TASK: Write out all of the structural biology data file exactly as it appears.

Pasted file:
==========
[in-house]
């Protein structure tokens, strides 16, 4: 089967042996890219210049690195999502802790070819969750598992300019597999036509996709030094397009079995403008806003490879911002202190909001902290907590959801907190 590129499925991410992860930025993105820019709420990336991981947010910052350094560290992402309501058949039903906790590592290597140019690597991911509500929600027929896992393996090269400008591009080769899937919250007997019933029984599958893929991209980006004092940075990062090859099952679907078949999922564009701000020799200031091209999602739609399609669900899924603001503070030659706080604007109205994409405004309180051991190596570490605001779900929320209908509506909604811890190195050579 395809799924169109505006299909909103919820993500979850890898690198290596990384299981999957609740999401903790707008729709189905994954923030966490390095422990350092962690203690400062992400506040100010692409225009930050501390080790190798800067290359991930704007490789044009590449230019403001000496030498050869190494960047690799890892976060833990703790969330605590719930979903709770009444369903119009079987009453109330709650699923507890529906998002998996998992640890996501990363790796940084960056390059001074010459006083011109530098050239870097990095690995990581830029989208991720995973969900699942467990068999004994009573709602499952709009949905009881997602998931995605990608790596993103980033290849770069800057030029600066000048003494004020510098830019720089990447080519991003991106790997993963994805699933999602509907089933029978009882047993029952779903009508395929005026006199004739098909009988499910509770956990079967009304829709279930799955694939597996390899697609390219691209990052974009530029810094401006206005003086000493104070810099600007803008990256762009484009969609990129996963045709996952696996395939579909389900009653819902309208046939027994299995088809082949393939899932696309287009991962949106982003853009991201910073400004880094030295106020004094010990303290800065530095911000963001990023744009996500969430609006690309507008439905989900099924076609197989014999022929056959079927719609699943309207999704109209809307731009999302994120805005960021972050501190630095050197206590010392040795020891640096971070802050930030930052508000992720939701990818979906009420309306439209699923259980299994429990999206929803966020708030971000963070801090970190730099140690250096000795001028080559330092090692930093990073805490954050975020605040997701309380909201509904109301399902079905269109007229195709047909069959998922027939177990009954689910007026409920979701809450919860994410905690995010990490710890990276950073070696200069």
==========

[in-house]
């Protein structure tokens, strides 16, 4: 089967042996890219210049690195999502802790070819969750598992300019597999036509996709030094397009079995403008806003490879911002202190909001902290907590959801907190 590129499925991410992860930025993105820019709420990336991981947010910052350094560290992402309501058949039903906790590592290597140019690597991911509500929600027929896992393996090269400008591009080769899937919250007997019933029984599958893929991209980006004092940075990062090859099952679907078949999922564009701000020799200031091209999602739609399609669900899924603001503070030659706080604007109205994409405004309180051991190596570490605001779900929320209908509506909604811890190195050579 395809799924169109505006299909909103919820993500979850890898690198290596990384299981999957609740999401903790707008729709189905994954923030966490390095422990350092962690203690400062992400506040100010692409225009930050501390080790190798800067290359991930704007490789044009590449230019403001000496030498050869190494960047690799890892976060833990703790969330605590719930979903709770009444369903119009079987009453109330709650699923507890529906998002998996998992640890996501990363790796940084960056390059001074010459006083011109530098050239870097990095690995990581830029989208991720995973969900699942467990068999004994009573709602499952709009949905009881997602998931995605990608790596993103980033290849770069800057030029600066000048003494004020510098830019720089990447080519991003991106790997993963994805699933999602509907089933029978009882047993029952779903009508395929005026006199004739098909009988499910509770956990079967009304829709279930799955694939597996390899697609390219691209990052974009530029810094401006206005003086000493104070810099600007803008990256762009484009969609990129996963045709996952696996395939579909389900009653819902309208046939027994299995088809082949393939899932696309287009991962949106982003853009991201910073400004880094030295106020004094010990303290800065530095911000963001990023744009996500969430609006690309507008439905989900099924076609197989014999022929056959079927719609699943309207999704109209809307731009999302994120805005960021972050501190630095050197206590010392040795020891640096971070802050930030930052508000992720939701990818979906009420309306439209699923259980299994429990999206929803966020708030971000963070801090970190730099140690250096000795001028080559330092090692930093990073805490954050975020605040997701309380909201509904109301399902079905269109007229195709047909069959998922027939177990009954689910007026409920979701809450919860994410905690995010990490710890990276950073070696200069």